I am a microeconomist by training and draw on interdisciplinary methods. My research focuses on forests, fisheries, and water, and their intersection with economic development.
There are three reasons why I believe environment and resource issues are critically important for development:
- People who suffer from poverty are often highly reliant on natural resources, particularly in rural areas, and disproportionately vulnerable to resource depletion and ecosystem services failure;
- These people often bear a disproportionate share of the costs associated with protecting globally important environmental assets, such as tropical forests or coral reefs;
- Rapid economic change in many low and middle income countries amplifies conflict between environmental and social goals. Natural resources are key inputs into sectors of comparative advantage for these countries, yet rapid change places pressure on these same resources and their dependents.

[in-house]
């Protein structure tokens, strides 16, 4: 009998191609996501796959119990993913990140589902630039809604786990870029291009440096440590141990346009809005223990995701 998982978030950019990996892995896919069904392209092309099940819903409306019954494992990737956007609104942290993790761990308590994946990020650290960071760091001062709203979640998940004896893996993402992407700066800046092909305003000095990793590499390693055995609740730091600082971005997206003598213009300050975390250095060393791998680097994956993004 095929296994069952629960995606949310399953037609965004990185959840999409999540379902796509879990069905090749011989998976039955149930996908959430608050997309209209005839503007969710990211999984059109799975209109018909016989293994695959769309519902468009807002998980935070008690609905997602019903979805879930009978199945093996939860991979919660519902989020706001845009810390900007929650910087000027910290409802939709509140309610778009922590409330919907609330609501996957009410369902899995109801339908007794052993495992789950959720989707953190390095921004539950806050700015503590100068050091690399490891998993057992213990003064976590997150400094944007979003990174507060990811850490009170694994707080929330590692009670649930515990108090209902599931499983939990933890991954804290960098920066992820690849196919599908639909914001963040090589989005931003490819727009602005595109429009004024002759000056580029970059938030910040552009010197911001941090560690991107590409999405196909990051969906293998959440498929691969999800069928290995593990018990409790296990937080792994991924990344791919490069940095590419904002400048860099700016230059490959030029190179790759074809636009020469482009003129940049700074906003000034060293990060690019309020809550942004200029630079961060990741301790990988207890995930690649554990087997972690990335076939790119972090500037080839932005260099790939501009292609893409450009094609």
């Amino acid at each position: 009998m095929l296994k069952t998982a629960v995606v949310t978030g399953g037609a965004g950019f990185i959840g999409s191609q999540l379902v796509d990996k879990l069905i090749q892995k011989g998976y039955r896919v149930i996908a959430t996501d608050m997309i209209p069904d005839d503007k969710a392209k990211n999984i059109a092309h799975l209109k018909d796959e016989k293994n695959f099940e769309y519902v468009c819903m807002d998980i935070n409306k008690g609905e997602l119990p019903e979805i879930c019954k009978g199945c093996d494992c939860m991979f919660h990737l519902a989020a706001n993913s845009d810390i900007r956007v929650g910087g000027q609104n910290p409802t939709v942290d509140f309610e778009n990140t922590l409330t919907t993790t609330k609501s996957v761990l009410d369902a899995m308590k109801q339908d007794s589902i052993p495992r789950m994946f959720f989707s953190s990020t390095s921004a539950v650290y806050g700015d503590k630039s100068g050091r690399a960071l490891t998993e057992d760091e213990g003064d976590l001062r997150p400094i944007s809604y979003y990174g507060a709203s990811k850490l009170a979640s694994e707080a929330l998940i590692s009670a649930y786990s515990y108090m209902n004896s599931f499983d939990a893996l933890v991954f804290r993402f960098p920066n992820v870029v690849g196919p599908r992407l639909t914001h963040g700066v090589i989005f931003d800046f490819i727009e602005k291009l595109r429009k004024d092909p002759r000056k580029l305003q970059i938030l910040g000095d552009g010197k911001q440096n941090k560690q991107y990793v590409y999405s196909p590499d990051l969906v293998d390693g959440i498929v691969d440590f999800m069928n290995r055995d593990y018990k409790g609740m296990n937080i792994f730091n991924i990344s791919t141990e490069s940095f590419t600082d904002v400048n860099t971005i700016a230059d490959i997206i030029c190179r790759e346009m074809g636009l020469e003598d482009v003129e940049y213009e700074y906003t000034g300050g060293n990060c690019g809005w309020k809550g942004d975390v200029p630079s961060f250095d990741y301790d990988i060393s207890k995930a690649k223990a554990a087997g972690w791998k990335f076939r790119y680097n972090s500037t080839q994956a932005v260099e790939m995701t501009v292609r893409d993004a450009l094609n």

Essentially, economics is about trade-offs and choices, including trade-offs and choices regarding environmental protection and resource use. These trade-offs are most consequential for welfare in lower income settings.
Click the links in the menu bar (or below) for descriptions of ongoing and past research by theme. These pages contain downloadable full-text PDF of articles.